Even if such principles were enforceable, they are based on the premise of a clear-cut conceptual distinction between SWF and non-SWF, or at least state and non-state entities. What cases such as the OPIC illustrate is the instability of these conceptual categories themselves. Strictly speaking, it would be hard to call the OPIC itself an SWF, given its provision of insurance and loan guarantee products. Likewise, OPIC’s sponsored investment funds are structured in such a manner that they cannot be said to be “state-owned” per se. In spite of this, however, the investment patterns of OPIC’s sponsored funds are much more intimately tied to national policy objectives than those of most SWFs. So do OPIC and its affiliated funds constitute an American SWF? In order to answer this question, we need to develop a stable conceptual framework for dealing with various forms of state participation in global markets—in particular, we need to decide what exactly it is that we mean by the term “sovereign”. While this is beyond the scope of this entry, it is food for thought.

6 Responses to “Guest Post: Daniel Haberly”

  1. 1 MMcC September 7, 2010 at 10:34 am

    Thought-provoking post. Without claiming any insider knowledge or conviction that I’m doing more than repeating received wisdom, it may be the case that OPIC is a very strong example of the reputation that many other SWFs (CIC, certainly) are trying to avoid. As long ago as the mid-80s, my poli sci prof was using OPIC’s investments as a guide to areas where America’s intelligence services were attempting to build longer-lasting capabilities. Moreover, in much of the Spanish-speaking emerging world, OPIC backing is presumed to mean agency ownership. I think that kind of connotation is likely to be avoided at almost all costs by the majority of the world’s SWFs, as most of them have at least some ambitions to invest directly in the US.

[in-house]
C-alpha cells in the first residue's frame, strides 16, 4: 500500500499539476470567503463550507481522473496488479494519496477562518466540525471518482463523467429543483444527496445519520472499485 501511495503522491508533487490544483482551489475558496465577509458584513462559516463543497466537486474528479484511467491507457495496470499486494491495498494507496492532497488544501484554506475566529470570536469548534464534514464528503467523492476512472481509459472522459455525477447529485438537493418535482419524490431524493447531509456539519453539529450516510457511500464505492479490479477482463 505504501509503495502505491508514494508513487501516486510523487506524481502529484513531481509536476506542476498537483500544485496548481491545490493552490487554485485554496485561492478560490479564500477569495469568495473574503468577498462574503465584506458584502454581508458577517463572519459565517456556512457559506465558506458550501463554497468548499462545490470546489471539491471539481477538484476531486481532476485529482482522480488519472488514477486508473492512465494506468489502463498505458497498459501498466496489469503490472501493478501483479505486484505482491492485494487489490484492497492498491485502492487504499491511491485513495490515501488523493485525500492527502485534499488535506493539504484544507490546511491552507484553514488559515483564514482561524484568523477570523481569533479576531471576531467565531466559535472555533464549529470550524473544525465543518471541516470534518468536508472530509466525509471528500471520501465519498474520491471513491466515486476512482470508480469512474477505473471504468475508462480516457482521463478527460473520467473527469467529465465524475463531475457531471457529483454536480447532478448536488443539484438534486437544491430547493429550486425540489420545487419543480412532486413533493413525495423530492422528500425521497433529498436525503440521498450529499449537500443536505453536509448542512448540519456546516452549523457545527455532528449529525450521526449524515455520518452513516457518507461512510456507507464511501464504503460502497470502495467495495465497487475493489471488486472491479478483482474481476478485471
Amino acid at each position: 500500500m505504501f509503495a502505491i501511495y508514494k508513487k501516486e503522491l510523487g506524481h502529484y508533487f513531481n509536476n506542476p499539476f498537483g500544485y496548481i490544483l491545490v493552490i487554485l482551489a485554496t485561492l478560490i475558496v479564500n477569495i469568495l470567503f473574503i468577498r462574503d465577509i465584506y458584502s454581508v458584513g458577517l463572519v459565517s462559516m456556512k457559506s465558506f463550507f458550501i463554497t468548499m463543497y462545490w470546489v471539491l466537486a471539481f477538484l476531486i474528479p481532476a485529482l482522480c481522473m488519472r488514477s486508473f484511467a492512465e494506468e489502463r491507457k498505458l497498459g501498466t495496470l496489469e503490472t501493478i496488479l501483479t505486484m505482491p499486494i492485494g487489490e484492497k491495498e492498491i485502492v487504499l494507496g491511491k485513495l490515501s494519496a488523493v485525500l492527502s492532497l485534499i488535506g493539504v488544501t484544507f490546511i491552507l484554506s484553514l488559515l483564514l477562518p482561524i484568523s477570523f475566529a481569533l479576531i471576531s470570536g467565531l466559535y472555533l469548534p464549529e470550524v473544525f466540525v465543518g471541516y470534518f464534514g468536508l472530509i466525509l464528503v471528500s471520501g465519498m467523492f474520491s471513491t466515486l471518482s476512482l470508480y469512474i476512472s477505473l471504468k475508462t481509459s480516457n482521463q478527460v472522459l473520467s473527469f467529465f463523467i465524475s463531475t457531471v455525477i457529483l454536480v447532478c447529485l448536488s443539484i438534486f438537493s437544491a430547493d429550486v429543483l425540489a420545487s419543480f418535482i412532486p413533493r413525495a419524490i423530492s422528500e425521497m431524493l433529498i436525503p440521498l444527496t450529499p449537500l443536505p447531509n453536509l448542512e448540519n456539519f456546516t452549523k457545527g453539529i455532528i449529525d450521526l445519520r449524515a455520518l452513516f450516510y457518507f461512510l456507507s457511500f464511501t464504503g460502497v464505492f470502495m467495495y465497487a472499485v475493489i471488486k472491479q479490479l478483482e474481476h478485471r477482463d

2. 2 Andrew Rozanov September 7, 2010 at 4:11 pm

    Another interesting and innovative US government entity is In-Q-Tel. See more details on their web-site

  3. 3 Daniel Haberly September 8, 2010 at 3:06 pm

    Wow, thanks for sharing this!

  4. 4 Javier Capape February 6, 2011 at 10:12 am

    Thank you Prof. Rozanov for sharing that link, too.
    Daniel, so interesting your approach to the needings of a new framework. Do you know anyone working on the law part of all these issues, I mean, someone dealing with these new needed concepts about sovereignity, state-economics?
    thank you in advance, Javier

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This website is a project of Professor Gordon L. Clark and Dr. Ashby Monk of the School of Geography and the Environment at the University of Oxford. Their research on sovereign wealth funds is funded by the Leverhulme Trust and The Rotman International Centre for Pension Management.